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England v. Wilmington Plastic Surgery, P.A.

United States District Court, E.D. North Carolina, Southern Division

May 20, 2019




         This cause comes before the Court on defendant's motion to dismiss plaintiffs third claim for relief. Plaintiff has responded, defendant has replied, and the matter is ripe for ruling. For the reasons that follow, defendant's motion is granted.


         Plaintiff initiated this action against defendant in New Hanover County, North Carolina Superior Court alleging claims for violation of the Age Discrimination in Employment Act, 29 U.S.C. § 621, and wrongful discharge in violation of public policy, specifically the North Carolina Equal Employment Practices Act, N.C. Gen. Stat. § 143-411.1, et seq. Defendant removed plaintiffs action to this Court on the basis of its federal question jurisdiction. 28 U.S.C. § 1331; 1441. Plaintiff then filed an amended complaint, adding a third claim alleging wrongful discharge in violation of public policy, specifically N.C. Gen. Stat. § 90-401.

         Defendant seeks dismissal of plaintiff s third claim for relief for failure to state a claim upon which relief can be granted pursuant to Rule 12(b)(6) of the Federal Rules of Civil Procedure;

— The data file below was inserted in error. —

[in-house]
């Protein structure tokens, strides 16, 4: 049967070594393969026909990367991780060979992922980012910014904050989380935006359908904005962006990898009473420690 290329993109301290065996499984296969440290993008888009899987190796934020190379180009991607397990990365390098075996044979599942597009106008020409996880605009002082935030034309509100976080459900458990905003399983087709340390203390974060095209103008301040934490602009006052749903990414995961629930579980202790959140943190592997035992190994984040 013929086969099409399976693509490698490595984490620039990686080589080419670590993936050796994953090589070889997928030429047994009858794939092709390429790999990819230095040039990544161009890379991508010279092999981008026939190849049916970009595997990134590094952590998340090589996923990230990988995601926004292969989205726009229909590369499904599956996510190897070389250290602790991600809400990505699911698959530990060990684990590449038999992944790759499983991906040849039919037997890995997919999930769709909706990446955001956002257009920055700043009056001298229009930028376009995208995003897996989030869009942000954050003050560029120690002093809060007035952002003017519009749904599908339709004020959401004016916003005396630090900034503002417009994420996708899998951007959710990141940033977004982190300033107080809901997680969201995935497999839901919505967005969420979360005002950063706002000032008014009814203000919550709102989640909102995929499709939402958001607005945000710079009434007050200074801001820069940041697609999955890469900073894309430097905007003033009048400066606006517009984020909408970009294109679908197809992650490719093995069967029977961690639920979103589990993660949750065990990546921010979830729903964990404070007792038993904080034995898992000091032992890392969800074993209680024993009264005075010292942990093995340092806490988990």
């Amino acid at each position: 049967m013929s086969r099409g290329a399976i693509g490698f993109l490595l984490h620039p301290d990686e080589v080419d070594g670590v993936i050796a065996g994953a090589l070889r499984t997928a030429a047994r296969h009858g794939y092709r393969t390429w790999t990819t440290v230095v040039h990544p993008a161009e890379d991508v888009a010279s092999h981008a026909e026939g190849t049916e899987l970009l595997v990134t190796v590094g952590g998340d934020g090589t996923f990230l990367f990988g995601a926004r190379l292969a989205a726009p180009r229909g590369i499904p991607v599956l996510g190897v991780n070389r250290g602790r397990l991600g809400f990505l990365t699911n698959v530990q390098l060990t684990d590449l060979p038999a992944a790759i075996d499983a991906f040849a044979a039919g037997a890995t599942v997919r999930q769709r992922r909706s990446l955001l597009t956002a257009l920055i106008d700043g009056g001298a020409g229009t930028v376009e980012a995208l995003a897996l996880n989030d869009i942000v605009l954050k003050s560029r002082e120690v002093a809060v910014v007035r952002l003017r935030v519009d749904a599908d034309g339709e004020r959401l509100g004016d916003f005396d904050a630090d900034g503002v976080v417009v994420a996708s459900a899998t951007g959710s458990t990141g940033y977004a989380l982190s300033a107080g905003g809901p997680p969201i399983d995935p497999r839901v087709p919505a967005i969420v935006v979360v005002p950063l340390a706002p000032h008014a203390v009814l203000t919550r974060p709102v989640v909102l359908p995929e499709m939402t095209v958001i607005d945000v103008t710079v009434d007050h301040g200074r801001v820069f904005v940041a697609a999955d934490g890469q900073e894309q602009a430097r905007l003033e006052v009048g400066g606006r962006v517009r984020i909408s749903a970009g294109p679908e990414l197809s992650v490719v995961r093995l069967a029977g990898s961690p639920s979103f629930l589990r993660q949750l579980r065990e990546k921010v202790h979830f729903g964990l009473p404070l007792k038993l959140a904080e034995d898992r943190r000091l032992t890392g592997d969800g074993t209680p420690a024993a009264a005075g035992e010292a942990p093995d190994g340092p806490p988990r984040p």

A Rule 12(b)(6) motion tests the legal sufficiency of the complaint. Papasan v. Allain, 478 U.S. 265, 283 (1986). When acting on a motion to dismiss under Rule 12(b)(6), "the court should accept as true all well-pleaded allegations and should view the complaint in a light most favorable to the plaintiff." Mylan Labs., Inc. v. Matkari, 7 F.3d 1130, 1134 (4th Cir.1993). A complaint must allege enough facts to state a claim for relief that is facially plausible. Bell Atlantic Corp. v. Twombly, 550 U.S. 544, 570 (2007). Facial plausibility means that the facts pled "allow[] the court to draw the reasonable inference that the defendant is liable for the misconduct alleged," and mere recitals of the elements of a cause of action supported by conclusory statements do not suffice. . Ashcroft v. Iqbal, 556 U.S. 662, 678 (2009). A complaint must be dismissed if the factual allegations do not nudge the plaintiffs claims "across the line from conceivable to plausible." Twombly, 550 U.S. at 570.

         Plaintiff s amended complaint alleges as follows. Plaintiff is a registered nurse licensed by the State of North Carolina. [DE 19] Amd. Compl. ¶ 11. Plaintiff began working for defendant as a registered nurse/nurse injector in 2000 and remained in that position as an employee from 2000-2005. Id. ¶I3. In 2006, plaintiffincorporated a private entity under which she would perform professional nursing services, remaining on site with defendant as an independent contractor rather than an employee. Id. Plaintiff returned to her position as an employee in 2008 after defendant raised concerns about conflicts of interest. Id. After approximately six months, she left defendant's employ to pursue other opportunities. Id. Plaintiff was re-hired as an employee in the same position she had previously held on March 1, 2016. Id. ¶ 12. Plaintiff was discharged from her employment with defendant on June 20, 2017; plaintiff was fifty-five years old when she was discharged. Id. ¶¶ 18, 12.